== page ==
In our increasingly automated economy, technology has replaced much of the need for non-elective human labor: in others words, we increasingly face a situation of technological unemployment. Thus automation is a double-edged sword. On the one hand, technological unemployment worsens income inequality and wealth disparity. On the other hand, there are purported gains in productivity and economic growth. I posit Abundance Economics as a new theory of economics that addresses this problematic disparity in two phases. First, in the automation economy phase, there would be an alleviation of material-goods scarcity for human survival, and second, in the actualization economy phase, there would be a focus on social goods for greater human thriving.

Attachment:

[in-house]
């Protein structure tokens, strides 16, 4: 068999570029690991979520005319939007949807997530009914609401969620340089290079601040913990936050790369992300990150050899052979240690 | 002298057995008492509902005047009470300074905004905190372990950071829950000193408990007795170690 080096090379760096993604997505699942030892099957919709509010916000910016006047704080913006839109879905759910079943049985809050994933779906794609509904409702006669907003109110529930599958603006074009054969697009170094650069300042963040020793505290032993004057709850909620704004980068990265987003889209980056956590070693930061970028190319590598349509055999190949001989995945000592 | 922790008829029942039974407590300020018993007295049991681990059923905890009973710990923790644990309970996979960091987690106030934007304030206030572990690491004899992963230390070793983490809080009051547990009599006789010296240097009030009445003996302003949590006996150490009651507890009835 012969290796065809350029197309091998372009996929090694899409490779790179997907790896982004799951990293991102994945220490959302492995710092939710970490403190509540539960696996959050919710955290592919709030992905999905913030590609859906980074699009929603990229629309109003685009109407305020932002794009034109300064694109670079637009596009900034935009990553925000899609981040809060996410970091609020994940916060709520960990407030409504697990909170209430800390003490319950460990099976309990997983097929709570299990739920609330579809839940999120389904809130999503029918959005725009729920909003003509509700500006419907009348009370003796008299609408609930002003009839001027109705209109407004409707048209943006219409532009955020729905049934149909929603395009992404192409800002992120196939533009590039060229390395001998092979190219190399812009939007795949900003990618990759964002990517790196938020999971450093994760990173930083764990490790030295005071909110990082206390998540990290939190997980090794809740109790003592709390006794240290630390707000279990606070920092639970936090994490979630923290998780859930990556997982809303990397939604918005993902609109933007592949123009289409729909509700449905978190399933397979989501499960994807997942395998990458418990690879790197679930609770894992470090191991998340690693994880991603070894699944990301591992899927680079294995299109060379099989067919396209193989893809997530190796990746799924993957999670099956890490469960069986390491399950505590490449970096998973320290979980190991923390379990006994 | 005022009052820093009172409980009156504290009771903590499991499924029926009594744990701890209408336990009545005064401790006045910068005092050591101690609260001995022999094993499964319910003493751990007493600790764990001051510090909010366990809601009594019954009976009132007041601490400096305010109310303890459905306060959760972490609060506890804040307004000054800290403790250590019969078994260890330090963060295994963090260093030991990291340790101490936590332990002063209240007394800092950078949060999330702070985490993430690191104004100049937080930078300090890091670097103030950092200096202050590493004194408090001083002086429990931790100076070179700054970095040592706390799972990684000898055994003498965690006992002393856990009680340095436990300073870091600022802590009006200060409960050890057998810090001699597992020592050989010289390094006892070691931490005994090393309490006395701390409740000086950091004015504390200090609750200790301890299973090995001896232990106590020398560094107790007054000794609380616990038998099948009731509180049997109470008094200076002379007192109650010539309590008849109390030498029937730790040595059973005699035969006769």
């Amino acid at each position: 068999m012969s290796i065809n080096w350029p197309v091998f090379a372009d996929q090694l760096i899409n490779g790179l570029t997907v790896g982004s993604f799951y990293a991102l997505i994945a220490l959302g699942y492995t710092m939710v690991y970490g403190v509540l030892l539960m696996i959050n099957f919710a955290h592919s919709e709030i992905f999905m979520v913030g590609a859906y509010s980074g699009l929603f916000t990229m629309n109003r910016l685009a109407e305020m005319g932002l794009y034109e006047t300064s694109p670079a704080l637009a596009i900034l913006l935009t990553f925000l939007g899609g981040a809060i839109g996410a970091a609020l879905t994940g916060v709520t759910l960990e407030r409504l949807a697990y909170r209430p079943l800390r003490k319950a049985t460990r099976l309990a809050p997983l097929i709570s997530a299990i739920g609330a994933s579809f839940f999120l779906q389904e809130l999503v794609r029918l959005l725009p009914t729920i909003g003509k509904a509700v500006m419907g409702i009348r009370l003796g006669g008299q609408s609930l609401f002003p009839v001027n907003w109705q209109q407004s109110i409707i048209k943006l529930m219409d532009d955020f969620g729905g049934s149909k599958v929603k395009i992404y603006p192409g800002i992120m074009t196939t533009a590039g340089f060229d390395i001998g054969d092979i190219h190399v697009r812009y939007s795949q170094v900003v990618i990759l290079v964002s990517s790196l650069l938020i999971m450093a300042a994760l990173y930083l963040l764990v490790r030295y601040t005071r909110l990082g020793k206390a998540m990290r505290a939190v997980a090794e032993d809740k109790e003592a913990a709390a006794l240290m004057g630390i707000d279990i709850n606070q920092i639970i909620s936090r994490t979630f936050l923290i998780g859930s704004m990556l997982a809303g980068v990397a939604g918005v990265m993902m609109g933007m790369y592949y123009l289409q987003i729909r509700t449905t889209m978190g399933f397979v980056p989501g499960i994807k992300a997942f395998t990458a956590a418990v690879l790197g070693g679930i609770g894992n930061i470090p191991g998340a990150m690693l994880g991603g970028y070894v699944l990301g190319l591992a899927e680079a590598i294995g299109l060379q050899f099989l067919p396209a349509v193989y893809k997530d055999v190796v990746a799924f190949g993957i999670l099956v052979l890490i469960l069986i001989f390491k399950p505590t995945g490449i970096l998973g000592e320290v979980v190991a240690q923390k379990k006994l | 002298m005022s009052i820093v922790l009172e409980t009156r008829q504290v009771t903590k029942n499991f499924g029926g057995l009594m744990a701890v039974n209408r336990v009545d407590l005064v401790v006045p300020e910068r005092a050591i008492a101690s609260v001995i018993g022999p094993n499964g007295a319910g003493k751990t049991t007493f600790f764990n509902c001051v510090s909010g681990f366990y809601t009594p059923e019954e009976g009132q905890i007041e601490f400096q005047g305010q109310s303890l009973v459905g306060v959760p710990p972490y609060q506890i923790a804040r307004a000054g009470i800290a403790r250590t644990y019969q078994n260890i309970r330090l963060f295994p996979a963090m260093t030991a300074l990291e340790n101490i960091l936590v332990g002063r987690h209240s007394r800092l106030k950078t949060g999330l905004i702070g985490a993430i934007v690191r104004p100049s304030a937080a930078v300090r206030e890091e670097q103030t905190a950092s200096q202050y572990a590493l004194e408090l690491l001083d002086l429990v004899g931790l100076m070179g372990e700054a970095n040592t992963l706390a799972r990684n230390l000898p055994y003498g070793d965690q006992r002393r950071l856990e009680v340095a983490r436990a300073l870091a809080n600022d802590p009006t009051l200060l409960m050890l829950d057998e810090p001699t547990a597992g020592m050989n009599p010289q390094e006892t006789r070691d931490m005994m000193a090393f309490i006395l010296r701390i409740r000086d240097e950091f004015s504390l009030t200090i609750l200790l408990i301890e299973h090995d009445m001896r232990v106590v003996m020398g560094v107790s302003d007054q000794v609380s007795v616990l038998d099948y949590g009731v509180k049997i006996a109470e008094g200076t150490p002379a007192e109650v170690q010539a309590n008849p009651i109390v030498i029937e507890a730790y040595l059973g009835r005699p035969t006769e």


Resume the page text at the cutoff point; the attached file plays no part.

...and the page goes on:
- Income Inequality
- Industrial Revolution
- Actualization Economy
- Social Good
- Social Pathology
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Swan, M. (2017). Is Technological Unemployment Real? An Assessment and a Plea for Abundance Economics. In: LaGrandeur, K., Hughes, J. (eds) Surviving the Machine Age. Palgrave Macmillan, Cham. https://doi.org/10.1007/978-3-319-51165-8_2
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